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Hugs all around,

xo

Bek

Now I Lay Me Down To Sleep…

6 Mar
3 days old, first time I was allowed to hold him....

3 days old, first time I was allowed to hold him....

(I chose these image from the NICU… They don’t quite feel like a fit for the post but they kept hollering at me..)

I can only imagine how it feels to lose a baby.  Even during our ten days in the NICU, the deaths of the tiny patients were not spoken of, for us outside that baby’s family, it was marked by the absense of an isolet or incubator that was crowded with doctors and loved ones only hours before.  We knew, all the parents knew, that we were fortunate as it wasn’t our baby. But it could be. In the NICU the emotional stew that you live in is a lifetime of emotion and stress in a matter of weeks or months…It’s a lifetime compacted into a tiny room and a tiny plastic box with portholes, wires, tubes, and distressing alarms.

A little over 24 hours old...Finally got to see his face in person (the nurses gave me a polariod to have in my room a few floors away while I got the rest of my IVs)

A little over 24 hours old...Finally got to see his face in person (the nurses gave me a polariod to have in my room a few floors away while I got the rest of my IVs)

But we were lucky.  I don’t think I will ever forget how lucky we were that Alex was ok. My mother was annoyed when I mentioned other babies in the NICU, who were there before Alex and stayed long after he came home, or who “disappeared” overnight-focus on happiness, she would tell me.  I truly believe that the stark contrast of what we had, and what could have been- what was a reality for many people, makes me appreciate Alex’s survival much more.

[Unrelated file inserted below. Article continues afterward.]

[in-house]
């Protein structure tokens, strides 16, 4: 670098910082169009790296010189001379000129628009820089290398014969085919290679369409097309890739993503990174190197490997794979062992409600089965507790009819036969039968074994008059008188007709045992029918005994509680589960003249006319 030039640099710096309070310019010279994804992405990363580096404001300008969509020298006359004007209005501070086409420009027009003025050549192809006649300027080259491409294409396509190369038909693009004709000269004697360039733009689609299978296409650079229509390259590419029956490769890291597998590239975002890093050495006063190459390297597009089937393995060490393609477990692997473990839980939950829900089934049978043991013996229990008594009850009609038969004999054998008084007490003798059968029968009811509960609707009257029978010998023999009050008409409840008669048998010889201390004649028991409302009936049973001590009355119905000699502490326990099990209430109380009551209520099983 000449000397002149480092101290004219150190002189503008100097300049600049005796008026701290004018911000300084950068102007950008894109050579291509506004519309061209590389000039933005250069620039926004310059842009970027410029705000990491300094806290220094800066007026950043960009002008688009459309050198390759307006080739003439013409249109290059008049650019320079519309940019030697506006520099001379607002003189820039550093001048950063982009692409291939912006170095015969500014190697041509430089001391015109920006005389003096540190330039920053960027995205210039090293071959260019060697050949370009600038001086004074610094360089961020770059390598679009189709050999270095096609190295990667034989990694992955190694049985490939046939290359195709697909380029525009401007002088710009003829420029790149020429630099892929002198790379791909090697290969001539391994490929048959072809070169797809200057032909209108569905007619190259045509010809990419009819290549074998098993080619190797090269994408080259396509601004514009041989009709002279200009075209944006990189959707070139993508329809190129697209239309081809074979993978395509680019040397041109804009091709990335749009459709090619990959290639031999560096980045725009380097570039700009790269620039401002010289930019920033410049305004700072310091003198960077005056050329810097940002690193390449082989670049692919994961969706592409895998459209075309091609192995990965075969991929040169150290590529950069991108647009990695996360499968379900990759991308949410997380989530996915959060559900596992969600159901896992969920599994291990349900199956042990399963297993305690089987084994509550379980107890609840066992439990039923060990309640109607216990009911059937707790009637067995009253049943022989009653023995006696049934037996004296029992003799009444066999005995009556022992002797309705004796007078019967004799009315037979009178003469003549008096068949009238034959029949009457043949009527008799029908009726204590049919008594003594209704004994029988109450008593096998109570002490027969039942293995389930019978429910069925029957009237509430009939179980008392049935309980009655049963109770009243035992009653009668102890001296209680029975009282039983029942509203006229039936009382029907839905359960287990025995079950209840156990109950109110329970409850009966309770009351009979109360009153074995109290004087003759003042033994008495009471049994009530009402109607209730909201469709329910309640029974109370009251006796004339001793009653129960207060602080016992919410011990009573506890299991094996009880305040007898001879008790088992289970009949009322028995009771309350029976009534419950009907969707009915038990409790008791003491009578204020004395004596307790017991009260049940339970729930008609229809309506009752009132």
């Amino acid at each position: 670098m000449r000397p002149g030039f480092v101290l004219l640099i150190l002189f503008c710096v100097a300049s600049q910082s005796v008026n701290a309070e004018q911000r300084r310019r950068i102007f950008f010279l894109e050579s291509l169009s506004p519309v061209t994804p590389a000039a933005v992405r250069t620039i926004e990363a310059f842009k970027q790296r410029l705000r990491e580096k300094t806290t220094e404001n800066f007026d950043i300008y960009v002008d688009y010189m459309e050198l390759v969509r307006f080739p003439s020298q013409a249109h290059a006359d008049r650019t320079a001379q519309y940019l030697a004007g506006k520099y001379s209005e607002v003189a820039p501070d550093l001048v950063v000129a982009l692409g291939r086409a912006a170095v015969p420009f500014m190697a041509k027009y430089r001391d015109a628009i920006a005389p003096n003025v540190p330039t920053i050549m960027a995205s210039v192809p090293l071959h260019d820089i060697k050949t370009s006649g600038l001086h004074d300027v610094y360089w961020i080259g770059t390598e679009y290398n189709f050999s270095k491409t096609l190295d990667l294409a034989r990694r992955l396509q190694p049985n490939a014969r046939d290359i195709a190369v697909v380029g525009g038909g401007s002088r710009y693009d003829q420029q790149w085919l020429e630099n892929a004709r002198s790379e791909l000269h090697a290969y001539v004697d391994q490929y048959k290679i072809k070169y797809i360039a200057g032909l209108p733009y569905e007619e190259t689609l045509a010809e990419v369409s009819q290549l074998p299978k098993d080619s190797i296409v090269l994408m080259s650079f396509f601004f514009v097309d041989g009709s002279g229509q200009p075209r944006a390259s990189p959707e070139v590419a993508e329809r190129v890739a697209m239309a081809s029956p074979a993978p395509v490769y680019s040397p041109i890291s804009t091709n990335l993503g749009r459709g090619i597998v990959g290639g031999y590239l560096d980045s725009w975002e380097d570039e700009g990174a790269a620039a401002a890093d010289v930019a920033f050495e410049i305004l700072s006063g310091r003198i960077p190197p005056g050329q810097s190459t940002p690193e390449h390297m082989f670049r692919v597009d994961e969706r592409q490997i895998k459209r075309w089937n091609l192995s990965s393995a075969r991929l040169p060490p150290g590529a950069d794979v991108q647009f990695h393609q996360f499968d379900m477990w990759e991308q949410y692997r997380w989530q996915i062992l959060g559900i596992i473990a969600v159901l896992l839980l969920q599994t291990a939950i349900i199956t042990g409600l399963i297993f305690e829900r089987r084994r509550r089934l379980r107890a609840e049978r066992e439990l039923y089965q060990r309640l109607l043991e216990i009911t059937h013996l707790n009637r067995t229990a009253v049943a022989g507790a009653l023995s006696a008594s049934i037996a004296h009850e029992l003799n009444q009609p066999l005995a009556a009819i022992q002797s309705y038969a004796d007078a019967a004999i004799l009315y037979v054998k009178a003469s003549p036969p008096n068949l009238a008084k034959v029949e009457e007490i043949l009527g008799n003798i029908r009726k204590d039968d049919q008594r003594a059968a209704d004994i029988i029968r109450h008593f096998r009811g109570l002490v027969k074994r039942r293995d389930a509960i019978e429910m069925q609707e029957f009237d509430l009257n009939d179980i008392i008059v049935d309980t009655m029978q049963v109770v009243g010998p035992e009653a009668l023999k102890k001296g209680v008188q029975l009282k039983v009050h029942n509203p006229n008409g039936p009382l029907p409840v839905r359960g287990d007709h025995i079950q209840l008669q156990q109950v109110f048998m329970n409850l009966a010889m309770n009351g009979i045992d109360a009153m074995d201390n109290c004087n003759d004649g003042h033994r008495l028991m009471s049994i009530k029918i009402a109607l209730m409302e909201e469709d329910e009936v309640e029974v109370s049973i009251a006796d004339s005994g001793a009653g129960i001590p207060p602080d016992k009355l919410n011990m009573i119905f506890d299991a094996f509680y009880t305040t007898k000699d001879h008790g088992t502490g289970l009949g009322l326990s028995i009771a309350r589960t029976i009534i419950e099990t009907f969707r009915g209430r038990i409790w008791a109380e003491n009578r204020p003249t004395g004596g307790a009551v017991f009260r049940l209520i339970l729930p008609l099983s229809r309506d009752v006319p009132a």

Since Alex’s birth and many changes in the life of our family, I have, in my journey, seen friends and family lose children at all stages of development, at all ages.

I can only imagine the loss of a child. I am grateful that I can only imagine it.  Perhaps I am not imagining it accurately, but I know my love for my son, and how the possibility of losing him has felt, and the helpless, drowning sensation that his distress, prematurity,and neuro issues, and the two miscarriages before my pregnancy with him, have impacted me on so many levels…  I can only extrapolate and the place where I wind up is stifling, hot and humid, very dimly lit…I imagine it to be like a vat of a viscous substance- like molasses- drowning, muscles aching as they try to move, there are no words, but by some cruelty you can still breathe, even if it’s hard and physically hurts….I can only imagine that the reality is much more terrible that what I can imagine. My heart goes out to anyone who has experienced the loss of a child, their baby, at any age or stage.